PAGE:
Lanxess Plastics, Addyston

What's the problem?


July 1, 2004

Ruth Breech, Southwest Ohio Program Director
Ohio Citizen Action, (513) 221-2100.



Bayer and Addyston

Lanxess Plastics -- formerly Bayer Polymer Plastics, formerly Monsanto -- is fifteen miles west of downtown Cincinnati in the small historic village of Addyston. The plant, at 356 Three Rivers Parkway, sits on the Ohio River, and is directly across the street from Addyston's Meredith Hitchens elementary school. In the photo above, Cinergy's Miami Fort coal-fired power plant in North Bend can be seen in the distance.

Lanxess Plastics causes headaches for neighbors

Drawing Drawing Drawing

The Addyston plant makes plastics for auto interiors, refrigerator linings, office equipment, power tools, health spas and medical parts. The main materials in these plastics are acrylonitrile, butadiene and styrene. Acrylonitrile and butadiene are both known to cause cancer. Exposure to all of these chemicals may damage the heart, lungs, and the gastrointestinal and nervous systems.


Lanxess Plastics 2003 air emissions (in lbs)
Carbon monoxide Carbon monoxide can replace oxygen in bloodstream, causing fatigue, chest pain, and nausea; it is fatal in high concentrations. 120,900
Nitrogen oxide Nitrogen oxide can irritate the nose, throat, lungs and eyes, and cause shortness of breath, fatigue, and nausea. 370,520
Sulfur dioxide Sulfur dioxide can constrict airways and inhibit breathing; it is especially dangerous to asthmatics. 812,840
Small particulates Small particulates -- invisible particles -- can damage lungs, and is easily assimilated into bloodstream. 147,240
Large particulates Large particulates -- visible soot and flakes -- can damage lungs. 86,020
Volatile organic compounds Volatile organic compounds can damage the liver, kidneys, and the central nervous system, and cause cancer. 102,020
Total   1,639,540
Source: Lanxess Title V emission report to Hamilton County Department of Environmental Services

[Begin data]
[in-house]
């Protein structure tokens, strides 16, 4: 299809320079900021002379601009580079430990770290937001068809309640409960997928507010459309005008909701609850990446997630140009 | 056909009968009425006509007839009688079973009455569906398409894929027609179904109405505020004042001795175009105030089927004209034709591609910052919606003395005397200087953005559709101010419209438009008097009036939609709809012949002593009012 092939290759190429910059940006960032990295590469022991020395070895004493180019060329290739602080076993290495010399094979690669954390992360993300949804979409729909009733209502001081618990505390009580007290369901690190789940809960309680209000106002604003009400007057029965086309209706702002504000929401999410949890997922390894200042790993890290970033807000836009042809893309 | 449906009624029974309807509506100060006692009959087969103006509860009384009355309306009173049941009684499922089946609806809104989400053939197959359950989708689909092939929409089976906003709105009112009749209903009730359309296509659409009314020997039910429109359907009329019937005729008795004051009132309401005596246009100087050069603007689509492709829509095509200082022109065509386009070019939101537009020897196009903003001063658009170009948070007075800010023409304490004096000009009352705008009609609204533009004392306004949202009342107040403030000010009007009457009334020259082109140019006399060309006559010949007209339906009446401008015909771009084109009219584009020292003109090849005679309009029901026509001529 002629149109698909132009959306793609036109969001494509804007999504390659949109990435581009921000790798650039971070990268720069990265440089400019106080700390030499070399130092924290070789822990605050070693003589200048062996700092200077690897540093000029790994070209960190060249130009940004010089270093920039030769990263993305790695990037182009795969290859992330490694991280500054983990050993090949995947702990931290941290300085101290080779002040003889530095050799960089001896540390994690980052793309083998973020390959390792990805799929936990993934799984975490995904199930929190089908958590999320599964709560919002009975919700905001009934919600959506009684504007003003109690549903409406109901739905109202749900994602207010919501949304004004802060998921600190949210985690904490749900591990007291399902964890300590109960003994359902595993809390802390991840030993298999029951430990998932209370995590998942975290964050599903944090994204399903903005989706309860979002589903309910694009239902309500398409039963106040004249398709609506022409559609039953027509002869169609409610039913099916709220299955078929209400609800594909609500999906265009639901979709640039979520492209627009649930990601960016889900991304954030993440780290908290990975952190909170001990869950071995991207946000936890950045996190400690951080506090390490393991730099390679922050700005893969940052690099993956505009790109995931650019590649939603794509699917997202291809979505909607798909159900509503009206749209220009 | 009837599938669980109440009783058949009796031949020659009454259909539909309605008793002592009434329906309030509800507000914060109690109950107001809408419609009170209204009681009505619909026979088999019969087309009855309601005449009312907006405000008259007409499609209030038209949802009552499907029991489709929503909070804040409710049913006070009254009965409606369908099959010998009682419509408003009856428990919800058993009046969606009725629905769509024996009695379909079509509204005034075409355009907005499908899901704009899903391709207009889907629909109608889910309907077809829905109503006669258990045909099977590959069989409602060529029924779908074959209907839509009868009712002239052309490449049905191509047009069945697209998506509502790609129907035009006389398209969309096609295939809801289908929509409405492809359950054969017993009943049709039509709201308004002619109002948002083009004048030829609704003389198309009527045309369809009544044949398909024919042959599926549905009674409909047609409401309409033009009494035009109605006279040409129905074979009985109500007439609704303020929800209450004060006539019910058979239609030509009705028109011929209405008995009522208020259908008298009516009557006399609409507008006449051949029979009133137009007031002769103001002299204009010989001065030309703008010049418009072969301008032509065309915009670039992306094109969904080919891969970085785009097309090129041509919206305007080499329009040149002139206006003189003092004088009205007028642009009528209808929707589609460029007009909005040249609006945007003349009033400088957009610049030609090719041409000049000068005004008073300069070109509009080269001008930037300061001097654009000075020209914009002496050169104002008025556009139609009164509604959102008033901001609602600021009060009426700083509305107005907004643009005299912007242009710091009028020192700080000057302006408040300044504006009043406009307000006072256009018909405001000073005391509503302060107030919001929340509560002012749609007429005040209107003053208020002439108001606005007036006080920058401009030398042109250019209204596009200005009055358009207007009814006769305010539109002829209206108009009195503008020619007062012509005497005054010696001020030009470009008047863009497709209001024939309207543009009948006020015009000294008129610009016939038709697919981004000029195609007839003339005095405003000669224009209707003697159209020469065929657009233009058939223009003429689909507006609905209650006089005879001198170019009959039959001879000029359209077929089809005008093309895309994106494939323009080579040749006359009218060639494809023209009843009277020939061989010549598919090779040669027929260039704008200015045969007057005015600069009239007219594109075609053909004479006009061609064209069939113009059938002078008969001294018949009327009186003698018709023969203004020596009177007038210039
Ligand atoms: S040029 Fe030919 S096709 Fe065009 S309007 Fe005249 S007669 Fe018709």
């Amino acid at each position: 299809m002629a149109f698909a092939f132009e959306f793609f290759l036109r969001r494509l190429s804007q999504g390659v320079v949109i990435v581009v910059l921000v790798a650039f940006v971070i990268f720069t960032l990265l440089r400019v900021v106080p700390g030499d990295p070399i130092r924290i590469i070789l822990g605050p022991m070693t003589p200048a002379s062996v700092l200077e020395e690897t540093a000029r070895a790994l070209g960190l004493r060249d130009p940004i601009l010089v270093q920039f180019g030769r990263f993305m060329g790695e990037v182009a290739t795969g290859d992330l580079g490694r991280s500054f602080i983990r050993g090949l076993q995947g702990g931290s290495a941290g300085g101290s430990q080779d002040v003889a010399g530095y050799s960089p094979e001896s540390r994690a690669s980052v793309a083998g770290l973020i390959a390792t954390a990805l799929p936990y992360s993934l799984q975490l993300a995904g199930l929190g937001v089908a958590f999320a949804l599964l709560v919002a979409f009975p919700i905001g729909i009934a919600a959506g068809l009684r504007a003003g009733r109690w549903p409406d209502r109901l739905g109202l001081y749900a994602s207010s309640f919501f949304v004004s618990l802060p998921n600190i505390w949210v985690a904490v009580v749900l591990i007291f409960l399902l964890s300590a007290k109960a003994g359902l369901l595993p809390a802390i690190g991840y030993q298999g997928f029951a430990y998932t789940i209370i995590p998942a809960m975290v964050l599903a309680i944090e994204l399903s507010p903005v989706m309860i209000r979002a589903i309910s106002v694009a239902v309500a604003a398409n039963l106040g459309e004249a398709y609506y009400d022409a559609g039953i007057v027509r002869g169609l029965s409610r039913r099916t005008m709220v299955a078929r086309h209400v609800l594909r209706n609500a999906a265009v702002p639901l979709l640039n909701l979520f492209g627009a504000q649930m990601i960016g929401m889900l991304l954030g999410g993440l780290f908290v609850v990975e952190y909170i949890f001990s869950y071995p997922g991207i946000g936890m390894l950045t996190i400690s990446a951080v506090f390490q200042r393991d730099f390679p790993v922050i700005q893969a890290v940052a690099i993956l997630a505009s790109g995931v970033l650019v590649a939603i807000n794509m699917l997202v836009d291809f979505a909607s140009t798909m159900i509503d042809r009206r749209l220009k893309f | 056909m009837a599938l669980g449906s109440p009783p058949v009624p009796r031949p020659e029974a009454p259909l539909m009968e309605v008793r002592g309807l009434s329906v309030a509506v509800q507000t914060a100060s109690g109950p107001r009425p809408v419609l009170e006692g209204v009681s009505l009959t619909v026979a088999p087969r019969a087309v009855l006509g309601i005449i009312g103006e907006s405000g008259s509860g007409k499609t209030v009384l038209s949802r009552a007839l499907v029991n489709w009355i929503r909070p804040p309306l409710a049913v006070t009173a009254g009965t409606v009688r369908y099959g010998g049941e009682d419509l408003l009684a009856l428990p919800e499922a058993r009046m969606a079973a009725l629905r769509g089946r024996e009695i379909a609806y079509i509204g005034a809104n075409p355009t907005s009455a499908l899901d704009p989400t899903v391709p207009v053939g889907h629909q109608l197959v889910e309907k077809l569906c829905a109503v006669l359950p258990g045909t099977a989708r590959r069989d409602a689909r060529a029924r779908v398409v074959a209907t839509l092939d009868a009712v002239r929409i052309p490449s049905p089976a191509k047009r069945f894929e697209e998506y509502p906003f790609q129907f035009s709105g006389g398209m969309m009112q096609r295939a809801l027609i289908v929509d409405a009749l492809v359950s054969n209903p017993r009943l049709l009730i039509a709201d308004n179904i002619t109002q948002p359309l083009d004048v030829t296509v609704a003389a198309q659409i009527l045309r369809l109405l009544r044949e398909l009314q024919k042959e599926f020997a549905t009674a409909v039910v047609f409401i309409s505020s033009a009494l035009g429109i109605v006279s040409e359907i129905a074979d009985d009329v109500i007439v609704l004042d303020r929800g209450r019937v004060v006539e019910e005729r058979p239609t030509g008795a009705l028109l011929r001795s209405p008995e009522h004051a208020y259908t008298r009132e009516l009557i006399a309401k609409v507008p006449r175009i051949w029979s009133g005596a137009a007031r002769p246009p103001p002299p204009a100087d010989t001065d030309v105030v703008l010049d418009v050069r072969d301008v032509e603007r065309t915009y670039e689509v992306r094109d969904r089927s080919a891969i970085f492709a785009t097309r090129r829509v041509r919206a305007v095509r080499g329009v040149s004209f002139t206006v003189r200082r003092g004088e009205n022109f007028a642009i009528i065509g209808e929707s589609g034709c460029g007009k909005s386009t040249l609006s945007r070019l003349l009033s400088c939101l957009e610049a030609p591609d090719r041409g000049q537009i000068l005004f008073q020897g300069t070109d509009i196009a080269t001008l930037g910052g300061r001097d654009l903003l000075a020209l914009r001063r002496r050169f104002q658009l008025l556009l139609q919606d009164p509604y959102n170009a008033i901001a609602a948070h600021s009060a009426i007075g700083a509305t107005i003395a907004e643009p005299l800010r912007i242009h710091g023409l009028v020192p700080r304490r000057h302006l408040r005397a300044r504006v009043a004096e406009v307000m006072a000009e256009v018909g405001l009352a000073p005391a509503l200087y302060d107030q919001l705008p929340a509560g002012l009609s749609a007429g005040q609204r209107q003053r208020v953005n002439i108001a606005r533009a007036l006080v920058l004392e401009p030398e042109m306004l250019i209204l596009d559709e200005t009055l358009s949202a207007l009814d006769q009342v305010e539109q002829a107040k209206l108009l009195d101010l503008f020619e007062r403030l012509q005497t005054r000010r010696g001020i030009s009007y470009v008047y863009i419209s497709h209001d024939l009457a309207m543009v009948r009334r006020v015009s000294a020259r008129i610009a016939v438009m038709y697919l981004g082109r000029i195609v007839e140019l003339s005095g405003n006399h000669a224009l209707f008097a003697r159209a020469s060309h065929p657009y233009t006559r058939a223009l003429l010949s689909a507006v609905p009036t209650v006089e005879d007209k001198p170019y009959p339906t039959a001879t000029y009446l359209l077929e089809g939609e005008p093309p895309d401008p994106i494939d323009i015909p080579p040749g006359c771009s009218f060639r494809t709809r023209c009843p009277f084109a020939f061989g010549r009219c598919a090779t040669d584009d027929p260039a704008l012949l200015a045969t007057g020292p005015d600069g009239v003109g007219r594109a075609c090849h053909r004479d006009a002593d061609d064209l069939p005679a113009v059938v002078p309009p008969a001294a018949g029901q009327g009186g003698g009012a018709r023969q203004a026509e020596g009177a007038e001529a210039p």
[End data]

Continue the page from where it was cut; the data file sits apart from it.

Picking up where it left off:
Since Bayer took over this site in 1996, they have had 63 malfunctions that have resulted in the release of toxic chemicals into the air or water. Bayer released 371 pounds of acrylonitrile into the air in five minutes on June 9, 1999, causing several local businesses to shut down, and sending three people to the hospital due to nausea. In April 2003, a Bayer worker died at an explosion on site, which was caused by chemicals leaking into what was supposed to be an unused processing tank.

Bayer's continued spills, leaks, and accidents, along with contamination by the former plant owner, Monsanto Chemical, caused the Ohio EPA to launch an investigation for future cleanup. The wells that supply the drinking water for the city of Addyston are on the Bayer property, right next to the Ohio River. In a December 2003 assessment report, Ohio EPA deemed Addyston' s well supply as high in susceptibility to contamination.

Throughout the area, neighbors report being overwhelmed with odors from the facility. These odors cause neighbors headaches and sometimes burn their eyes and the inside of their noses. Complaints include frequent smells of "burnt plastic," "rotten eggs," ammonia and chlorine. Residents have noticed a strange yellow dust settling on homes and vehicles, this dust is very hard to clean off and has eaten away the paint.

Lanxess Plastics, which spun off from Bayer, needs to protect public health and safety in the community, by reducing their accidents and preventing emissions of toxic chemicals into the air and water.